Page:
“The search for perfection remains an approximation, at best.”
In another forum, someone was complaining about PP, saying that he had bought a watch for $80k and that one of the pushers came out, just like that. He said that it was unacceptable, that at that price PP should be offering perfection – which of course sparked a big debate, with some supporting him, and some claiming that perfection could never be achieved, and that is was basically crazy to expect and ask perfection from PP. One analogy often used was if you bought a car, and a door fell off after the first week, would you find this acceptable or not?
I found this debate interesting and it got me thinking about my own views on the subject, and my expectations regarding VC products. I think when one is purchasing a watch from VC, he should expect and demand “near perfection”. Somebody buying a Bentley or Ferrari should be able to drive off with the car from the dealership, and should not expect the doors to fall off after a week. The same way, a watch should function properly when delivered to the customer.
I completely understand that the watches are complicated and that sometimes things can go wrong. But customers are paying such a high price for the brand that in the rare occasions when something does go wrong, the response of the brand should be impeccable. My view is that when I am buying a VC either through one of VC’s Boutiques or an authorised source (buying from a grey dealer would be awho,e different story IMO), I am effectively paying for a “perfect product”, as well as the adequate customer service and support. We do not live in a perfect world and I need to accept that there is the slim possibility that the product I am buying might be faulty. But if that is the case, then I didn’t get what I paid for, and I think that I should somehow be compensated for this “loss of value” by the watch manufacturer. Resolving the problem quickly is an absolute must, but it doesn’t solve the issue that the customer has being short-changed…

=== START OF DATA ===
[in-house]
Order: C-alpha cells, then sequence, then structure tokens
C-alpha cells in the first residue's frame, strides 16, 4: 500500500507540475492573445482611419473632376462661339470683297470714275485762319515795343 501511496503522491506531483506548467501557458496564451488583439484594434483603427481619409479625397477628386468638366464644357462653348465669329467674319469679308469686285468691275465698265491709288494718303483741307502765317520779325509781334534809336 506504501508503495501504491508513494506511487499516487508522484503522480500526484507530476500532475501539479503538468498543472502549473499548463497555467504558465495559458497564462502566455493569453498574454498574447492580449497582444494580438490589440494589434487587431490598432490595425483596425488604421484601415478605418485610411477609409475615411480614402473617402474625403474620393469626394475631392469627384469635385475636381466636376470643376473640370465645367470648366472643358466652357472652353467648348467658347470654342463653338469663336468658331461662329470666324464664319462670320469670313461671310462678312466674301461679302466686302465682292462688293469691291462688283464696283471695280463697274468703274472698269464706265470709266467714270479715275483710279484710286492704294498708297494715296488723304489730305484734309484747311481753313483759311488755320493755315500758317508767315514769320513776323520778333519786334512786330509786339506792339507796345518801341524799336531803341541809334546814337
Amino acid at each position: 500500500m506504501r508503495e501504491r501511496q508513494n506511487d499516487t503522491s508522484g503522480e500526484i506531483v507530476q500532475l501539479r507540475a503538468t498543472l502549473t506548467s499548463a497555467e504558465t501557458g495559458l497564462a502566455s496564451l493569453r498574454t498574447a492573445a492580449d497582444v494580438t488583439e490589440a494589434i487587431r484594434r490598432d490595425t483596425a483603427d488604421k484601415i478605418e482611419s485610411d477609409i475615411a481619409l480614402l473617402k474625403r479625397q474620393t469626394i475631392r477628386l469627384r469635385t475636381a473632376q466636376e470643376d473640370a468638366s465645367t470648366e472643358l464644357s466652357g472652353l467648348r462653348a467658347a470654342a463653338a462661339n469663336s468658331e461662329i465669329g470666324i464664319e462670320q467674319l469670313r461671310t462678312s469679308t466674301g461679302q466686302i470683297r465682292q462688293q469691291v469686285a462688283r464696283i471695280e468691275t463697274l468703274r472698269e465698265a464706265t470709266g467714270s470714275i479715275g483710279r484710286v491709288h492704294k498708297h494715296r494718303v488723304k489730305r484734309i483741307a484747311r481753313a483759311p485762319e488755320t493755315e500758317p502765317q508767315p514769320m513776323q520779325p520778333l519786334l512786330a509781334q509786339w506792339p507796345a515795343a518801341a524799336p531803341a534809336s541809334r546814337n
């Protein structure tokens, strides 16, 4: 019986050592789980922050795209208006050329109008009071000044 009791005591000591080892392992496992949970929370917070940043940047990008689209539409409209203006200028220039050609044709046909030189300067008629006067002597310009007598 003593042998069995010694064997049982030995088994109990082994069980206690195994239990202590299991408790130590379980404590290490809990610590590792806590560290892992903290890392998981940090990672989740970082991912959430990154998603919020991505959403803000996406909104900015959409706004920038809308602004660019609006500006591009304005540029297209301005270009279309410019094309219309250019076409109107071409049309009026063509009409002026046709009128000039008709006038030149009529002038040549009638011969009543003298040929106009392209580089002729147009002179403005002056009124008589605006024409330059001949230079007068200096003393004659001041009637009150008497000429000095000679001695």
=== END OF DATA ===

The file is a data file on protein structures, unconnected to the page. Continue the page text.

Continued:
Using the purchase of my VC as an example:
The first time I bought the watch, it was delivered to me with a broken moonphase, which was turning on the hour. VC apologized and said that they would repair it as soon as possible, but for me that wasn’t enough. I really started to feel bad that I was paying so much money on a watch, and that ultimately wasn’t even working properly. I felt that I paid for perfection, but didn’t get it, and so I felt like a fool. My feelings were probably exacerbated by the fact that I had been dreaming about that watch for years, and that it represented a huge financial commitment from my part – had I bought an Overseas, I probably would have been more relaxed about the whole situation. It was a though decision, but in the end I decided to return the watch.
The second time I bought the watch, it was a much more pleasant experience. The watch still wasn’t delivered in “perfect” condition, with the day and month wheels not being properly aligned in the windows. A small point, but still one that should have been made correct. Also, the watch winder was faulty, and scratched the case around the crown the first time I used it. I wouldn’t say that I didn’t care, but I found those mistakes acceptable, and just moved on. I’ll get the month and day realigned when I get the watch serviced… and VC is currently fixing the automatic winder. The fact that I had been able to get a better deal probably also helped a lot, making me feel like I was getting more value for my money. The fact that I had already returned the watch because it was faulty, I think I was relieved that it was working properly the second time around. To be honest, I am not sure what I would have done if it had been a significant default the 2nd time around.
I would be interested in hearing the views/ reactions to bad experiences from my fellow Loungers…